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Stop Deportations, May Day, Sanctuary City, Immigration Policy

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Building a Sanctuary City

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In 2012, we co-founded the Solidarity City Network to organize to declare Toronto Canada's first Sanctuary City. In February 2013, we won a policy and in June 2014 implementation steps were established.

Right now we are working with Toronto City staff to ensure their promise becomes a reality and supporting other cities across Ontario to pass similar policies.

Visit our coalition website at to get the latest info. If you are being denied municipal services, and want to organize with us, get in touch. If you're a Toronto city staff person and want to be part of the campaign, send us an anonymous email.

Confronting deportations

In 2014, Canada deported 19,000 people. These were the people that were physically forced on to planes and separated from their families and communities. That is 52 deportations a day, over half of which take place in the GTA. This number doesn't include the large numbers of people who are coerced to leave by immigration enforcement, because their permits are not extended.

No One Is Illegal - Toronto supports individual families and communities resisting deportation. Get in touch with us at and tell us about yourself. Please note that because of high volume of requests, we are not able to provide lawyers in most cases.

Scroll below to see our latest actions and updates on individual deportations and the collective deportation regime.

Fighting unjust immigration policies

As we fight for freedom to move, return and stay, we organize against unjust immigration policies. This includes public education on impacts of regressive laws, protests and direct actions to stop the laws from passing, confronting decision makers and building pressure in the mainstream media.

Scroll below to see our latest actions and updates on current immigration policies in place.

May Day of Action for Status for All

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Since 2006, No One Is Illegal - Toronto has organized an annual rally and march to coincide for migrant justice to coincide with International Workers Day. Since 2010, the rally and march has taken place on May 1st, International Workers Day itself, and is currently coordinated with a number of radical grassroots organizations in the city.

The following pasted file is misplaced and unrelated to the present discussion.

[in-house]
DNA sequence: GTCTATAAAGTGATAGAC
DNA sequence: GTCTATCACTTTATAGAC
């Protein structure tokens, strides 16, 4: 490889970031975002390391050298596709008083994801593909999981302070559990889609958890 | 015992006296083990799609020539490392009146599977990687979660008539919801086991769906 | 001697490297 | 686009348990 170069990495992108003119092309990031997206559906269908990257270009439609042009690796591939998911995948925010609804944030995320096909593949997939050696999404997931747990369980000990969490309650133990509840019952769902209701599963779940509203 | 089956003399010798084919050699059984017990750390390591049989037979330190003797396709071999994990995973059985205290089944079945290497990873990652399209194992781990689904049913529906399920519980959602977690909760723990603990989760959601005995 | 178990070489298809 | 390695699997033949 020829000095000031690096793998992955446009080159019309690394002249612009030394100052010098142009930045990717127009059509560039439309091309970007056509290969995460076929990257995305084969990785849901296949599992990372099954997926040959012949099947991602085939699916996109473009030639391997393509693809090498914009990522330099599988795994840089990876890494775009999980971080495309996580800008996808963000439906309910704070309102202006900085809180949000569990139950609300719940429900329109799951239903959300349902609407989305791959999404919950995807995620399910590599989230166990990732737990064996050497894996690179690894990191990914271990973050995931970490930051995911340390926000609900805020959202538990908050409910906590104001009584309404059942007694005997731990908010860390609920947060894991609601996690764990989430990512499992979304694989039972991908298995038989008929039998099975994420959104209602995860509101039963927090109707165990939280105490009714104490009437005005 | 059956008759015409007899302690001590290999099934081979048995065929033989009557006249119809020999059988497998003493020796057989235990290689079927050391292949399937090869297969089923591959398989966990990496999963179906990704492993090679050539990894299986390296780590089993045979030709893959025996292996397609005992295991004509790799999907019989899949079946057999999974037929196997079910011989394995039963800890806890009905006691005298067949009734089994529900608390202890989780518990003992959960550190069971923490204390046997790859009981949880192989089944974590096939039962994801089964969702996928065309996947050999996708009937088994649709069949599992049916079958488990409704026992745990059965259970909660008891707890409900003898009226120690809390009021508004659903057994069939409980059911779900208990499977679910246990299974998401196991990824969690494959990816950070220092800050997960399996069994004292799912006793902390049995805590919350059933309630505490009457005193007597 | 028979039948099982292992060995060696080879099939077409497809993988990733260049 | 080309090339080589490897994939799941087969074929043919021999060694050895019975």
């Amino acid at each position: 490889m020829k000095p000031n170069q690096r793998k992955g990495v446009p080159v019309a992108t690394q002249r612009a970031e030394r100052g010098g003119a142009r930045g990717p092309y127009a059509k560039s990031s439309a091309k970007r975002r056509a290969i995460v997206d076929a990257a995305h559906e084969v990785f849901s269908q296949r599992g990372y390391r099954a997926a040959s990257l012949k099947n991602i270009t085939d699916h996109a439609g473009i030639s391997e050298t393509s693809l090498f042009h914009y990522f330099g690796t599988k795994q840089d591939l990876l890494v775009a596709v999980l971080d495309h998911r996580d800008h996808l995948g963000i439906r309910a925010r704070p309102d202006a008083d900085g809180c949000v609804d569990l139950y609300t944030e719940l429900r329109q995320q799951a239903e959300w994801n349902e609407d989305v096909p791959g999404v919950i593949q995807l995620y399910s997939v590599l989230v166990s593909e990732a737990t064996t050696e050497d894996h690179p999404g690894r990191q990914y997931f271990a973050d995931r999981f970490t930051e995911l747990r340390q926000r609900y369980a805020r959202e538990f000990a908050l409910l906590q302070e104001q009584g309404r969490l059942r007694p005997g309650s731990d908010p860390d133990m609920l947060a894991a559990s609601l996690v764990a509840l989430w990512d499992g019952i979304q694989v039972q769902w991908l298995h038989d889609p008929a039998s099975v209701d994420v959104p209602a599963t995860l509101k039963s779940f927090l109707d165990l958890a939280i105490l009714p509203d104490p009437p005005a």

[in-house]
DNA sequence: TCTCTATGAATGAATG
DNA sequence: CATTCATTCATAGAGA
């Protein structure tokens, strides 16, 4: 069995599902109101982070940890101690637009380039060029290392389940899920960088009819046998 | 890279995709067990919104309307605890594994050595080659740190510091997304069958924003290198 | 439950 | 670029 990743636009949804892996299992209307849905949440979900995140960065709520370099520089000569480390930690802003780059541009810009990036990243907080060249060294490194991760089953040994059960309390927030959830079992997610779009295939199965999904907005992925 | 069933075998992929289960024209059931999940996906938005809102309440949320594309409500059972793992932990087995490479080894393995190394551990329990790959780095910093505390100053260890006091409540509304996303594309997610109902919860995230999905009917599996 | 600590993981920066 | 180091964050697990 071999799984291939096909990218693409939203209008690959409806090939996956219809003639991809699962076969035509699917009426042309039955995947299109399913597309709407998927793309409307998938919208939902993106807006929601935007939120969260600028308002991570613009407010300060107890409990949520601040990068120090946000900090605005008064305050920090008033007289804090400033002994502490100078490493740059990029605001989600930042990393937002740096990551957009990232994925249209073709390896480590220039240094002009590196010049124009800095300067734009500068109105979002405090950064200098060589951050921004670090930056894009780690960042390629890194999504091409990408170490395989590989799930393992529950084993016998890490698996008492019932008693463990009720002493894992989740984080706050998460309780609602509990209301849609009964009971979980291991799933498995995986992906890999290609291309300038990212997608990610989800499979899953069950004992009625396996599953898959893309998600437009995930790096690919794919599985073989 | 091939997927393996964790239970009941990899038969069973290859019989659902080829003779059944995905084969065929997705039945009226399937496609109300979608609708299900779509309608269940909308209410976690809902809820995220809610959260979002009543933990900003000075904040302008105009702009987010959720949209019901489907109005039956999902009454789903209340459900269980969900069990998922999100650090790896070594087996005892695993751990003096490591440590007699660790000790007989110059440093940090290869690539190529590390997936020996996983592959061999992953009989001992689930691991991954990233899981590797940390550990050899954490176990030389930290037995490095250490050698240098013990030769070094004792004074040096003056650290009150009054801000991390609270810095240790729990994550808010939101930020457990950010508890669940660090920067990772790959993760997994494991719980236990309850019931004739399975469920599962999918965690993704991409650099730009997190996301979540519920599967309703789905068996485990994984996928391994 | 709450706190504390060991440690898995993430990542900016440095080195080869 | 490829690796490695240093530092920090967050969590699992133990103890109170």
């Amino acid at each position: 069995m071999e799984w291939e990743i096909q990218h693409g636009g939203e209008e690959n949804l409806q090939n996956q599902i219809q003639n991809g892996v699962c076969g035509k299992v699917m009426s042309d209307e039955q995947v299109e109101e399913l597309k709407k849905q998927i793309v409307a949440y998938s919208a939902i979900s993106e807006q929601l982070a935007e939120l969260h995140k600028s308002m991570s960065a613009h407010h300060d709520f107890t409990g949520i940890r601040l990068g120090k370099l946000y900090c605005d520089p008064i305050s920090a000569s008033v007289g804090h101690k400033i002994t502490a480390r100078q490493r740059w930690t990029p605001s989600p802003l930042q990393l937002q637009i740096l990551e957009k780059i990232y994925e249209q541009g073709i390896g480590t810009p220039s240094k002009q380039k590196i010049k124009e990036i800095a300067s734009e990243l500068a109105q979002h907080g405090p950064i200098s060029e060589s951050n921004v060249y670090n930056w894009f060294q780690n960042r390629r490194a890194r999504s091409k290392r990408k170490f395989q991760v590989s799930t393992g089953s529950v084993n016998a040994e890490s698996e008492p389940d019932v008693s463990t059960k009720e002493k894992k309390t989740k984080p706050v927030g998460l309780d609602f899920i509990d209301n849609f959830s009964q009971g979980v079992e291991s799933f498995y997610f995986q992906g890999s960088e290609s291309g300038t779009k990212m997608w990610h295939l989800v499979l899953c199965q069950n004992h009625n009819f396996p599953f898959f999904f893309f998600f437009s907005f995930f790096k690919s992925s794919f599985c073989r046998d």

Scroll below for calls outs and report-backs for each of the years. Join us again on May 1st to build an anti-capitalist movement for justice that fights alongside racialized migrants and non-status people.

Harper's gone. Trudeau is in. The struggle continues.

Over 16 million Canadian citizens voted in yesterday’s election, the highest voter turnout since at least 1997. The result: Stephen Harper’s decade of conservative, anti-immigrant, and racist rule comes to an end, and the Liberal Party’s Justin Trudeau is now Prime Minister.

While many rejoice at the end of the Harper government, we also know that the new Liberal government must be met with radical, collective, strategic organizations, and mobilizations if we are to improve the lives of our communities.

Toronto City Hall Committee defers decision on police collusion with border services

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On May 21st, The Toronto Police Services presented a report to Toronto City Hall's Community Development and Recreations Committee saying that their practices of racial profiling, carding, and handing over non-status migrants to immigration enforcement is in line with ensuring access without fear for undocumented Torontonians.

Migrants and their allies mobilized to pack the committee and insist that this report must be rejected and that the City of Toronto needs to step in and demand an end to racial profiling, and police collusion with immigration enforcement.

Racist policing, particularly the practice of carding means that Toronto Police regularly stops Black and Brown people in the city of Toronto. When Police do a warrant search or call immigration, and learn that the person does not have immigration status, they are handed over to immigration enforcement and often swiftly deported.

Similarly, when racialized people call the police, sometimes the Police will ID everyone involved, and upon finding out about someone's lack of immigration status, hand them over to immigration enforcement. Thus the vast number of deportations that take place - about 30 people every day or over 10,000 each year just in Toronto - take place as a result of Toronto Police's actions.

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